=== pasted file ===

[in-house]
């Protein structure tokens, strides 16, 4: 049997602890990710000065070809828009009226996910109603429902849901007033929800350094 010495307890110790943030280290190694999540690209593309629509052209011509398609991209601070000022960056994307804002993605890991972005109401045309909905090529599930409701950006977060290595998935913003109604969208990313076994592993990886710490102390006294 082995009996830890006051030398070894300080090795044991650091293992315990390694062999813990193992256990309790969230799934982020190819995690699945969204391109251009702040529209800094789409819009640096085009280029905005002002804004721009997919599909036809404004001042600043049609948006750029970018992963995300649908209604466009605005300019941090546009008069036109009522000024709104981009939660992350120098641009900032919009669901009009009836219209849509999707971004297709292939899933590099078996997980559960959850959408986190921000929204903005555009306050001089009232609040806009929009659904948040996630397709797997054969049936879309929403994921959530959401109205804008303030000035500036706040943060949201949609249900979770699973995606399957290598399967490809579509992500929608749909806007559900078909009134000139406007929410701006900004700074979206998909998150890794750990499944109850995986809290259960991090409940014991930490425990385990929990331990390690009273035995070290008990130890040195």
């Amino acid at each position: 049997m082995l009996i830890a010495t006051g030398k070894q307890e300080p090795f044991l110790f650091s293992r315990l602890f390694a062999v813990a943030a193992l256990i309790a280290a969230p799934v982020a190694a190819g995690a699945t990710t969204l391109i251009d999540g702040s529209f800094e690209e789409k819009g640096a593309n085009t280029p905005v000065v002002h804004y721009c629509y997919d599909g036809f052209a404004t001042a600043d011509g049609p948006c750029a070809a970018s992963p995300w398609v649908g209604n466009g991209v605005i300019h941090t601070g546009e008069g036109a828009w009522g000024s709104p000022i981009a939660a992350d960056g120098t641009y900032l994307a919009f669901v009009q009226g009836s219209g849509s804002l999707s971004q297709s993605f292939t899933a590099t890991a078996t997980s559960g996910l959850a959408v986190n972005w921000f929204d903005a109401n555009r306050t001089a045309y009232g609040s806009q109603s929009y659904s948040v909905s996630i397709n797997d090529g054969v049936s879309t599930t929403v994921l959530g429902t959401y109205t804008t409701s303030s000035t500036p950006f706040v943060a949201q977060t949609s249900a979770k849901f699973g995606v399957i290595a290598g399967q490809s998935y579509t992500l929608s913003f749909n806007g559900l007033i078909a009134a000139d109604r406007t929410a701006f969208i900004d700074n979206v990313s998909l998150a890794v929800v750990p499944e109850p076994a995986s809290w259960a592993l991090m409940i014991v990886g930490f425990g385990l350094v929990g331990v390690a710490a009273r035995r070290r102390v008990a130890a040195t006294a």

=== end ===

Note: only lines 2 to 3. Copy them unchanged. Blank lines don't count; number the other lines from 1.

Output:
């Protein structure tokens, strides 16, 4: 049997602890990710000065070809828009009226996910109603429902849901007033929800350094 010495307890110790943030280290190694999540690209593309629509052209011509398609991209601070000022960056994307804002993605890991972005109401045309909905090529599930409701950006977060290595998935913003109604969208990313076994592993990886710490102390006294 082995009996830890006051030398070894300080090795044991650091293992315990390694062999813990193992256990309790969230799934982020190819995690699945969204391109251009702040529209800094789409819009640096085009280029905005002002804004721009997919599909036809404004001042600043049609948006750029970018992963995300649908209604466009605005300019941090546009008069036109009522000024709104981009939660992350120098641009900032919009669901009009009836219209849509999707971004297709292939899933590099078996997980559960959850959408986190921000929204903005555009306050001089009232609040806009929009659904948040996630397709797997054969049936879309929403994921959530959401109205804008303030000035500036706040943060949201949609249900979770699973995606399957290598399967490809579509992500929608749909806007559900078909009134000139406007929410701006900004700074979206998909998150890794750990499944109850995986809290259960991090409940014991930490425990385990929990331990390690009273035995070290008990130890040195």
């Amino acid at each position: 049997m082995l009996i830890a010495t006051g030398k070894q307890e300080p090795f044991l110790f650091s293992r315990l602890f390694a062999v813990a943030a193992l256990i309790a280290a969230p799934v982020a190694a190819g995690a699945t990710t969204l391109i251009d999540g702040s529209f800094e690209e789409k819009g640096a593309n085009t280029p905005v000065v002002h804004y721009c629509y997919d599909g036809f052209a404004t001042a600043d011509g049609p948006c750029a070809a970018s992963p995300w398609v649908g209604n466009g991209v605005i300019h941090t601070g546009e008069g036109a828009w009522g000024s709104p000022i981009a939660a992350d960056g120098t641009y900032l994307a919009f669901v009009q009226g009836s219209g849509s804002l999707s971004q297709s993605f292939t899933a590099t890991a078996t997980s559960g996910l959850a959408v986190n972005w921000f929204d903005a109401n555009r306050t001089a045309y009232g609040s806009q109603s929009y659904s948040v909905s996630i397709n797997d090529g054969v049936s879309t599930t929403v994921l959530g429902t959401y109205t804008t409701s303030s000035t500036p950006f706040v943060a949201q977060t949609s249900a979770k849901f699973g995606v399957i290595a290598g399967q490809s998935y579509t992500l929608s913003f749909n806007g559900l007033i078909a009134a000139d109604r406007t929410a701006f969208i900004d700074n979206v990313s998909l998150a890794v929800v750990p499944e109850p076994a995986s809290w259960a592993l991090m409940i014991v990886g930490f425990g385990l350094v929990g331990v390690a710490a009273r035995r070290r102390v008990a130890a040195t006294a």